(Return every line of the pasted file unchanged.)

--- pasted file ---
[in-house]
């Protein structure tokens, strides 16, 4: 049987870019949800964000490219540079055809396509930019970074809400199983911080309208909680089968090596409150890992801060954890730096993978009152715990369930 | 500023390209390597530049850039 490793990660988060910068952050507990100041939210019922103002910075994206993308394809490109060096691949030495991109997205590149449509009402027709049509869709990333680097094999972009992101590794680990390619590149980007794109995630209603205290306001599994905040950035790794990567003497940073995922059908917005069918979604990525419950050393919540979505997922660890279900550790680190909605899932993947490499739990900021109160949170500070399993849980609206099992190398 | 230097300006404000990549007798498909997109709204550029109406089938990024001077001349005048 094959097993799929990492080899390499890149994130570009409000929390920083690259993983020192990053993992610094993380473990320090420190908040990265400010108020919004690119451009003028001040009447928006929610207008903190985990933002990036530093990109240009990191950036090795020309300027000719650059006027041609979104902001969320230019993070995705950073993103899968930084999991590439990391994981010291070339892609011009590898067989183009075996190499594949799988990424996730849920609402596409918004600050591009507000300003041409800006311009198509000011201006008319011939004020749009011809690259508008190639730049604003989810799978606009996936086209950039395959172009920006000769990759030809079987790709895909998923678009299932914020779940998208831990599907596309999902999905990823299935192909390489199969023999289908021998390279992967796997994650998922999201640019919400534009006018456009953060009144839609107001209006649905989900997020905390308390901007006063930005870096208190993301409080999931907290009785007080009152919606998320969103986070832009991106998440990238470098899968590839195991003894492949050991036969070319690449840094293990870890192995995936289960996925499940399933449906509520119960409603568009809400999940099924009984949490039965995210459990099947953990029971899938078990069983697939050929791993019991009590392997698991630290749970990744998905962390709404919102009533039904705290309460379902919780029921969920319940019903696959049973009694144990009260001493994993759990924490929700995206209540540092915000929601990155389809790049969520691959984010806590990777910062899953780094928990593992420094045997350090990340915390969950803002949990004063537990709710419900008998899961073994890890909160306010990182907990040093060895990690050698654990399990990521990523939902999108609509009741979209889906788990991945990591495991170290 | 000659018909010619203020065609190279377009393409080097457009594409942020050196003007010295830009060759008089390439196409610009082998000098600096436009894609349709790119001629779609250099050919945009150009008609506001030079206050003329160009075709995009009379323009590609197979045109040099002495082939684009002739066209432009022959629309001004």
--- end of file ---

[in-house]
């Protein structure tokens, strides 16, 4: 049987870019949800964000490219540079055809396509930019970074809400199983911080309208909680089968090596409150890992801060954890730096993978009152715990369930 | 500023390209390597530049850039 490793990660988060910068952050507990100041939210019922103002910075994206993308394809490109060096691949030495991109997205590149449509009402027709049509869709990333680097094999972009992101590794680990390619590149980007794109995630209603205290306001599994905040950035790794990567003497940073995922059908917005069918979604990525419950050393919540979505997922660890279900550790680190909605899932993947490499739990900021109160949170500070399993849980609206099992190398 | 230097300006404000990549007798498909997109709204550029109406089938990024001077001349005048 094959097993799929990492080899390499890149994130570009409000929390920083690259993983020192990053993992610094993380473990320090420190908040990265400010108020919004690119451009003028001040009447928006929610207008903190985990933002990036530093990109240009990191950036090795020309300027000719650059006027041609979104902001969320230019993070995705950073993103899968930084999991590439990391994981010291070339892609011009590898067989183009075996190499594949799988990424996730849920609402596409918004600050591009507000300003041409800006311009198509000011201006008319011939004020749009011809690259508008190639730049604003989810799978606009996936086209950039395959172009920006000769990759030809079987790709895909998923678009299932914020779940998208831990599907596309999902999905990823299935192909390489199969023999289908021998390279992967796997994650998922999201640019919400534009006018456009953060009144839609107001209006649905989900997020905390308390901007006063930005870096208190993301409080999931907290009785007080009152919606998320969103986070832009991106998440990238470098899968590839195991003894492949050991036969070319690449840094293990870890192995995936289960996925499940399933449906509520119960409603568009809400999940099924009984949490039965995210459990099947953990029971899938078990069983697939050929791993019991009590392997698991630290749970990744998905962390709404919102009533039904705290309460379902919780029921969920319940019903696959049973009694144990009260001493994993759990924490929700995206209540540092915000929601990155389809790049969520691959984010806590990777910062899953780094928990593992420094045997350090990340915390969950803002949990004063537990709710419900008998899961073994890890909160306010990182907990040093060895990690050698654990399990990521990523939902999108609509009741979209889906788990991945990591495991170290 | 000659018909010619203020065609190279377009393409080097457009594409942020050196003007010295830009060759008089390439196409610009082998000098600096436009894609349709790119001629779609250099050919945009150009008609506001030079206050003329160009075709995009009379323009590609197979045109040099002495082939684009002739066209432009022959629309001004």